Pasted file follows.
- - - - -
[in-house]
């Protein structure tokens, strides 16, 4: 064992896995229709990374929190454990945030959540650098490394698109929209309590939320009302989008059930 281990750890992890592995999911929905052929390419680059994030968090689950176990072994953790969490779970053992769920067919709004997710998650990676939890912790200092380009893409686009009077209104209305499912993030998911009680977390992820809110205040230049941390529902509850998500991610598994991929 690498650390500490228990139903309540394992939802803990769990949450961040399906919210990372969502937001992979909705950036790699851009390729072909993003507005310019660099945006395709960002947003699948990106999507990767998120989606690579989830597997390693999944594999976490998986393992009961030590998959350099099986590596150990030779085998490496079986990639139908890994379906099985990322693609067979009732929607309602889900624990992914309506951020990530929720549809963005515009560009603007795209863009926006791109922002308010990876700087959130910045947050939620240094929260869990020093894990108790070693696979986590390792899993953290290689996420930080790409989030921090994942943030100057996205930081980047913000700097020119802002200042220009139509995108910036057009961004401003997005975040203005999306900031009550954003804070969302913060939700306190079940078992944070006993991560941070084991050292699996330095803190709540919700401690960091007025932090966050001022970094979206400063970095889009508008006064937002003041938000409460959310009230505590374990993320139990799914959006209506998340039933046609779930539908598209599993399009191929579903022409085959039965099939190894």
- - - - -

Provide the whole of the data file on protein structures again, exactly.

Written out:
[in-house]
């Protein structure tokens, strides 16, 4: 064992896995229709990374929190454990945030959540650098490394698109929209309590939320009302989008059930 281990750890992890592995999911929905052929390419680059994030968090689950176990072994953790969490779970053992769920067919709004997710998650990676939890912790200092380009893409686009009077209104209305499912993030998911009680977390992820809110205040230049941390529902509850998500991610598994991929 690498650390500490228990139903309540394992939802803990769990949450961040399906919210990372969502937001992979909705950036790699851009390729072909993003507005310019660099945006395709960002947003699948990106999507990767998120989606690579989830597997390693999944594999976490998986393992009961030590998959350099099986590596150990030779085998490496079986990639139908890994379906099985990322693609067979009732929607309602889900624990992914309506951020990530929720549809963005515009560009603007795209863009926006791109922002308010990876700087959130910045947050939620240094929260869990020093894990108790070693696979986590390792899993953290290689996420930080790409989030921090994942943030100057996205930081980047913000700097020119802002200042220009139509995108910036057009961004401003997005975040203005999306900031009550954003804070969302913060939700306190079940078992944070006993991560941070084991050292699996330095803190709540919700401690960091007025932090966050001022970094979206400063970095889009508008006064937002003041938000409460959310009230505590374990993320139990799914959006209506998340039933046609779930539908598209599993399009191929579903022409085959039965099939190894």